Win 98 had a series license numbers you could use for install purposes
Im not sure if i still have the list but your scope should have the sticker with the license number on it.
But any installation of 95, 98, 2000 finds and installs hardware.
Its when the went to xp and newer that installs went machine specific.

After eight hours of driving to pick this thing up yesterday I wasn’t up for doing anything else with it, gonna start working on it this afternoon when I get back from work :rofl:


Will keep that in mind, appreciate the offer. My plan right now is to use an old 4GB IDE flash module; the scope appears to have this interface card on which “J109 THIN FIXED” appears to be the 44-pin IDE connector that’s just passed through from the motherboard controller to the HDD w/ 4 pins of power added to it. One of these little modules would fit perfectly in that spot and lay flat against the board, so that’s the plan right now.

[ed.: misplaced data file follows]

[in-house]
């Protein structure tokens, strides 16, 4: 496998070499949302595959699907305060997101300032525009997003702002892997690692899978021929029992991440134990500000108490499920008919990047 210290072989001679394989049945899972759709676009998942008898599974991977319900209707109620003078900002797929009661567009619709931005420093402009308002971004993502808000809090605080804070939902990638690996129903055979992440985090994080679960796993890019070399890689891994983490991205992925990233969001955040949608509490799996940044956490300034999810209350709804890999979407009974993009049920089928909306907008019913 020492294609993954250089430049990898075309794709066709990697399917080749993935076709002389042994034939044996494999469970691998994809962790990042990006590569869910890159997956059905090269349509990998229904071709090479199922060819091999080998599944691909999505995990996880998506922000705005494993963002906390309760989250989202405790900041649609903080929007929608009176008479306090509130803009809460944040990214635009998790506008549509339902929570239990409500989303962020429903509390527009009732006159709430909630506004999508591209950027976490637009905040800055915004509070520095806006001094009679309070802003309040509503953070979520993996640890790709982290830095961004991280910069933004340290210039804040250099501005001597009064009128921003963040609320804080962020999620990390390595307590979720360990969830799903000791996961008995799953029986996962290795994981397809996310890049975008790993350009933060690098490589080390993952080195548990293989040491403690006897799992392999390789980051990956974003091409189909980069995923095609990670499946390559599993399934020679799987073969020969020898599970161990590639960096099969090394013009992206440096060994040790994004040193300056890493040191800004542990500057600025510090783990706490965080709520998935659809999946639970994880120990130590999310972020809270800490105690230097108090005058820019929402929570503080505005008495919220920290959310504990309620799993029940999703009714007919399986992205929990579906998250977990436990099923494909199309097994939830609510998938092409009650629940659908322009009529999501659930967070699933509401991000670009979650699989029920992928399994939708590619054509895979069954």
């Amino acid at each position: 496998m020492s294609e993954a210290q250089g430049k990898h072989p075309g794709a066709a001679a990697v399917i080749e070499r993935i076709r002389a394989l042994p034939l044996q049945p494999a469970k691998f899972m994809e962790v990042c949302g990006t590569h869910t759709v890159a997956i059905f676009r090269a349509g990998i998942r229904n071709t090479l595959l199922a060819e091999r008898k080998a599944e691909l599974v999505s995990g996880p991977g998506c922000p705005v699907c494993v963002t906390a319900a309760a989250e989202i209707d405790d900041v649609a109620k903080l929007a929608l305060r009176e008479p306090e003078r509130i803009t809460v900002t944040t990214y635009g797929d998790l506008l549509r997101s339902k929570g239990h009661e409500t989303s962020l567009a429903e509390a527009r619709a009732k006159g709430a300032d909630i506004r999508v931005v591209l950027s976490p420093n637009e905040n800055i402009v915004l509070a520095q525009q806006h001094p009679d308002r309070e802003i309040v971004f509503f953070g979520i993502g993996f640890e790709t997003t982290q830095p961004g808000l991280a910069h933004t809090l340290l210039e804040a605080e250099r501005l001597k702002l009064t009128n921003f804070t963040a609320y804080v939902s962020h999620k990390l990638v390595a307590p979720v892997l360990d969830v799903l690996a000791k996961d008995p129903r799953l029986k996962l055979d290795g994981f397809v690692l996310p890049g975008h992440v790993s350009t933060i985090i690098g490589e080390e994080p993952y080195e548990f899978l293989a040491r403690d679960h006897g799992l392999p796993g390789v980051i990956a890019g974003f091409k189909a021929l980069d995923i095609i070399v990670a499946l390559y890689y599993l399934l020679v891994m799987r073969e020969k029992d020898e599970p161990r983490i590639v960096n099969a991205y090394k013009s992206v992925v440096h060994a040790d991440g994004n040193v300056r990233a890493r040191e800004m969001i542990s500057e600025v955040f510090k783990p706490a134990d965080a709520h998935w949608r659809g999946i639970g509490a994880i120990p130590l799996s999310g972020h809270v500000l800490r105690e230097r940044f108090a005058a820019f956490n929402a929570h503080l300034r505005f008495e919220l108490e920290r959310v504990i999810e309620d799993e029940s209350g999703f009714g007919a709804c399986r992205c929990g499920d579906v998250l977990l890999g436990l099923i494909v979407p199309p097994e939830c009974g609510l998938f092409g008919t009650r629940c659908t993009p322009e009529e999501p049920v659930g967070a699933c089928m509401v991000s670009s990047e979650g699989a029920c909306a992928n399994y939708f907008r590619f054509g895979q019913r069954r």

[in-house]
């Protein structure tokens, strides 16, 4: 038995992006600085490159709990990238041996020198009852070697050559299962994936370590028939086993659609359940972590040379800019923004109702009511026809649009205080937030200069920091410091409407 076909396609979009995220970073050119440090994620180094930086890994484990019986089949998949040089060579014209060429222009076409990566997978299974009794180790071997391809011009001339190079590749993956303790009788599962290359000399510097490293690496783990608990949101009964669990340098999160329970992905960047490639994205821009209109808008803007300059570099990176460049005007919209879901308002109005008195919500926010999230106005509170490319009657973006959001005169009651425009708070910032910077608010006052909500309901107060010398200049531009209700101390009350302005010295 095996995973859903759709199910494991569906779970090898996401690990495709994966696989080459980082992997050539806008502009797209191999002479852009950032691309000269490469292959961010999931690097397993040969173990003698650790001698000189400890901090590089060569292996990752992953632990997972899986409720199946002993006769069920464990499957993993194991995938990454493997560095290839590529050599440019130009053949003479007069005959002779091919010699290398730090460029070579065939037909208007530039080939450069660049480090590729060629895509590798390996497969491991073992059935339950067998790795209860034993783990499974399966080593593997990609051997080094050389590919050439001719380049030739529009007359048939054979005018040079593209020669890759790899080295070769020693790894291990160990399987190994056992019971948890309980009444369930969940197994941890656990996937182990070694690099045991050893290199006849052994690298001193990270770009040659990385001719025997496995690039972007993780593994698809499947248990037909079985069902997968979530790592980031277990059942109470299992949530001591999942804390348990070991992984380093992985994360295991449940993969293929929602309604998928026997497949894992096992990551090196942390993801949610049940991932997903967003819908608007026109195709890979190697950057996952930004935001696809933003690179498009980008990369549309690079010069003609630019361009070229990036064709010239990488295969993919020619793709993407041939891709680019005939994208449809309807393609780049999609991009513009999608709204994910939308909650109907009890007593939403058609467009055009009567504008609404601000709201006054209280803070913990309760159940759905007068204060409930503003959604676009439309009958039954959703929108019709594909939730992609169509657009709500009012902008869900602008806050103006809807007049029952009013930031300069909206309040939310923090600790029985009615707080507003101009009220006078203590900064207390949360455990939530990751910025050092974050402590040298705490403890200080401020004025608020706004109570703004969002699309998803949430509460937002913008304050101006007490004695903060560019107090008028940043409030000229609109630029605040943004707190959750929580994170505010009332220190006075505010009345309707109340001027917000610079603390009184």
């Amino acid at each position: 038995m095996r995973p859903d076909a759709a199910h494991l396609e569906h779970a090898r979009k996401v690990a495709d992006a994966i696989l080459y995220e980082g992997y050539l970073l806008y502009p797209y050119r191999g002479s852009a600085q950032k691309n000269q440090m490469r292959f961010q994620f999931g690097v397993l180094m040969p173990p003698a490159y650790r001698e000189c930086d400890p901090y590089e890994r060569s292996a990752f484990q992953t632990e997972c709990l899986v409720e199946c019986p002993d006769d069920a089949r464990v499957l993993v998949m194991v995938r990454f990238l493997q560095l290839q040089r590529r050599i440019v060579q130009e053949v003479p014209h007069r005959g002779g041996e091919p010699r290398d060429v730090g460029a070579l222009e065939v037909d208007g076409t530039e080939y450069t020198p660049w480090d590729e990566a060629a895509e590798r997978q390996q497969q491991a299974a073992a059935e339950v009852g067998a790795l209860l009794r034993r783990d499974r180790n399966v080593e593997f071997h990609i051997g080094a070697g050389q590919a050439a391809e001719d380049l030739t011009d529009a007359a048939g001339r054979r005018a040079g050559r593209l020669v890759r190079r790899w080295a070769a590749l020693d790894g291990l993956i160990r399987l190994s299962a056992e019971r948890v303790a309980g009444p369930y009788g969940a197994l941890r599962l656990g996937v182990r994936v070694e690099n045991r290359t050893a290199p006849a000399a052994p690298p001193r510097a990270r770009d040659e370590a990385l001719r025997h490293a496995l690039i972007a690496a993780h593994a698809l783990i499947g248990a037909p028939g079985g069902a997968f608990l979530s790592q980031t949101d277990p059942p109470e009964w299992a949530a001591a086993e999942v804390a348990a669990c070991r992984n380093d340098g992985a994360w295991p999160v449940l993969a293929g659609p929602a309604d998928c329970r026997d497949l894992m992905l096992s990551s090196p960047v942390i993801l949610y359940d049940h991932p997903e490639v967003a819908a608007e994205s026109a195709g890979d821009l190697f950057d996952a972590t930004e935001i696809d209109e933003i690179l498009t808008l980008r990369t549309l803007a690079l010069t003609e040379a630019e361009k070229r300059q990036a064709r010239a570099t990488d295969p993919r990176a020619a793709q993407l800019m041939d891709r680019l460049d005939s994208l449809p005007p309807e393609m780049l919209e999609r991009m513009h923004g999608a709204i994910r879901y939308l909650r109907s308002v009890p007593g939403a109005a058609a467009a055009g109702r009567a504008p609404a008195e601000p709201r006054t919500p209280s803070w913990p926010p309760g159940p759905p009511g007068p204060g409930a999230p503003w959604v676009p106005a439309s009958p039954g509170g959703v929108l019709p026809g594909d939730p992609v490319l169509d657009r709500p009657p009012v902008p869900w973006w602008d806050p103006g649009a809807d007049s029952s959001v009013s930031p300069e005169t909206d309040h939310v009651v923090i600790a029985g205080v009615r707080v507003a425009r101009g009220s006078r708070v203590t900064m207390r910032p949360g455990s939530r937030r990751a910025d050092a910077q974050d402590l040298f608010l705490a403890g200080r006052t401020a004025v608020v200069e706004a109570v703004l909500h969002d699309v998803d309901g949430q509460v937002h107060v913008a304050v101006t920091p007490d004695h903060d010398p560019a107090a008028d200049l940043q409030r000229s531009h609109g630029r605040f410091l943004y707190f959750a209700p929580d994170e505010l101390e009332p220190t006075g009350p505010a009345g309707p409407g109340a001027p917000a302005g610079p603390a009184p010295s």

I have the recovery and upgrade media ISO/BINs for the 548xx series, which I figured would be the hardest part.

Summary

From HP’s user guide it sounds like there are three generations - one with a 1.44 floppy drive, one with an LS-120 SuperDisk drive, and one with a CD-ROM drive. Mine is the first/oldest version of the Infinium with the basic 1.44MB FDD.

So, I need a way to run the contents of this recovery CD-ROM .ISO since I imagine it just re-images a hard disk with the OS + software.

One option would be to get out the old '486 system I have (the only thing in running condition w/ a working floppy drive), send the files to it over FTP to burn everything to a CD + floppy, and then tear the IDE CD-ROM drive out of that to temporarily put in the scope so it can run the recovery disc.

But, what I think I’ll try first is running the recovery media in 86Box which should give me an .IMG file of the hard drive which I can then just mirror over to a new a hard drive and put into the scope.

So this is interesting, the ‘recovery’ disc is just an old copy of Symantec Ghost - the old drive imaging tool - and a factory software image.